Policy Brief/Analysis

Funding Landscape for Preschool with a Highly Qualified Workforce

children and teacher

The purpose of this paper is to consider the potential implications of funding state pre-K programs through some version of the school funding formulas used in K-12 with particular attention to how this might facilitate more adequate compensation for a highly qualified workforce.

State pre-K often receives less funding per child, even prorated for length of day, than does K-12 though it is difficult to assess this precisely because of a lack of good information about all funding sources for state pre-K (Barnett, Friedman-Krauss, Gomez, Horowitz, Weisenfeld, & Squires, 2016). This funding constraint is likely one reason that 20 states do not require all state pre-K teachers to have a four-year-college degree and 8 do not require specialized training in early childhood as called for by a recent report from the Institute of Medicine and National Research Council (Barnett, et al., 2016; Allen & Kelly, 2015). State pre-K teacher salaries tend to be substantially less than those of their elementary school counterparts where data are available for comparison (Barnett et al., 2016).

The main finding of our report is that use of the school funding formula is associated with greater adequacy and stability in funding, which argues for its wider use in pre-K financing. Higher adequacy in general is likely to translate into higher teacher salaries as most states have policies setting reasonable limits on class size and ratio and the workforce accounts for most of the cost (Barnett et al., 2016). We also have compiled a list of 10 state pre-K programs that already are funded as part of the state K-12 funding system, and these programs tend to have higher levels of adequacy and effort than do other programs.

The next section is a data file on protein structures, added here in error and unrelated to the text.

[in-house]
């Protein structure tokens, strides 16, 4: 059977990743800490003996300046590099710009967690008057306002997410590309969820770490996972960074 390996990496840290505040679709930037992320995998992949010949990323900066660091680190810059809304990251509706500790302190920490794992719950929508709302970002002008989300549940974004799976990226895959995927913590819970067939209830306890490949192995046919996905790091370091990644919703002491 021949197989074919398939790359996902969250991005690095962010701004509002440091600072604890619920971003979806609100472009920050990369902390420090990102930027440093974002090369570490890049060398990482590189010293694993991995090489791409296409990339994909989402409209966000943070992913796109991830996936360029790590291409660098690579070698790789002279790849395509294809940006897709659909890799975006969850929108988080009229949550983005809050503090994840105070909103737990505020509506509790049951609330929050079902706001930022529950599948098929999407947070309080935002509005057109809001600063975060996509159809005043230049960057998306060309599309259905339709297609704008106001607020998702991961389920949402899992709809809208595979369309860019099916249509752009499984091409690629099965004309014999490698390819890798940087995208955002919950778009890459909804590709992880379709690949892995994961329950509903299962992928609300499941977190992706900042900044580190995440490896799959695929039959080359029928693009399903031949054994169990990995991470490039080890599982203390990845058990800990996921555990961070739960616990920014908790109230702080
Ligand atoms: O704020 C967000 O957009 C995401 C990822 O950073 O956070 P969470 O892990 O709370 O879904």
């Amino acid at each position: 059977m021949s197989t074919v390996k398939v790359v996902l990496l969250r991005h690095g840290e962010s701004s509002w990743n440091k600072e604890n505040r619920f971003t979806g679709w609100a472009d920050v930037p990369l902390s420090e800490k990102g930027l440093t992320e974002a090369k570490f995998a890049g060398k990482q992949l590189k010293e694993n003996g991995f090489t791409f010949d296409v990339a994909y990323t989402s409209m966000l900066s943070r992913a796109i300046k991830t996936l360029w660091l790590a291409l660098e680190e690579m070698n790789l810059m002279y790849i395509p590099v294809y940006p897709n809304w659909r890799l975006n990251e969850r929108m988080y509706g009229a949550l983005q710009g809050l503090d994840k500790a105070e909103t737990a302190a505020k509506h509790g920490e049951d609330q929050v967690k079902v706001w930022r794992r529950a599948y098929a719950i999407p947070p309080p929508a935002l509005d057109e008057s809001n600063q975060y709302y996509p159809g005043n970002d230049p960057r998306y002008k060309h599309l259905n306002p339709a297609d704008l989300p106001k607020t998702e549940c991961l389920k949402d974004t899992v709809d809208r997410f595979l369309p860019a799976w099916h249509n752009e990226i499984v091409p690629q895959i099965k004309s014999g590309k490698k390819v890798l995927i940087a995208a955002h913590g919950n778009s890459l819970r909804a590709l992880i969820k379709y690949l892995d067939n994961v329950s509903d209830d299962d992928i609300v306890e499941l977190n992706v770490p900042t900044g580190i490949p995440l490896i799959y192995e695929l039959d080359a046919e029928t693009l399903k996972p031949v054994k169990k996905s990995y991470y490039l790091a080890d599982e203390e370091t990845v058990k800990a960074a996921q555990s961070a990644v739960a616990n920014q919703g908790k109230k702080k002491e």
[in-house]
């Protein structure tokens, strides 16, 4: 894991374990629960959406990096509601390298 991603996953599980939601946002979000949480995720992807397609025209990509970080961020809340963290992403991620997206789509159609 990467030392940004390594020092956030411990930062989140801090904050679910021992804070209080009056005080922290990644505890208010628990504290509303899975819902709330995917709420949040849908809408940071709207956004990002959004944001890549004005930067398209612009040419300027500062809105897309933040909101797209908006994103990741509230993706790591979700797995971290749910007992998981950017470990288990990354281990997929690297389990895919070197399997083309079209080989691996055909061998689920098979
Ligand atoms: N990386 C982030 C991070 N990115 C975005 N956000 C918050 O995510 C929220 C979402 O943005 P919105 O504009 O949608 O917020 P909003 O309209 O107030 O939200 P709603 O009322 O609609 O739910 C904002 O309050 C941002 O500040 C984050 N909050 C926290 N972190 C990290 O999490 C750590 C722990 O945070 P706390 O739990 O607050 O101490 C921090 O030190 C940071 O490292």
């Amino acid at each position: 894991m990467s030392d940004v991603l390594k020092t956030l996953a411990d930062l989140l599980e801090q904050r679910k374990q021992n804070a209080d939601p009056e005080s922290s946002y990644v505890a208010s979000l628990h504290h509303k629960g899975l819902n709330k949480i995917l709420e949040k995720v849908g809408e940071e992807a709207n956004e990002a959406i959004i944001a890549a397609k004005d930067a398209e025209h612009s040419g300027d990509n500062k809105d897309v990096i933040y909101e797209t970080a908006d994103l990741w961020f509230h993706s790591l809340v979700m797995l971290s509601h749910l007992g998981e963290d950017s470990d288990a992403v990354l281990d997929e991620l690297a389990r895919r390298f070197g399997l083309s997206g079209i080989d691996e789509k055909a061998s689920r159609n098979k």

However, it is also the case that state school funding formulas used to calculate funding for their respective public K-12 systems vary meaningfully, resulting in a wide distribution of results regarding adequacy, equity, and effort in funding. These factors must be kept in mind when advocating for using school financing formulas to fund pre-K.

The Authors

W. Steven (Steve) Barnett is a Board of Governors Professor and the founder and Senior Co-Director of the National Institute for Early Education Research (NIEER) at Rutgers University. Dr. Barnett’s work primarily focuses on public policies regarding early childhood education, child care, and child development.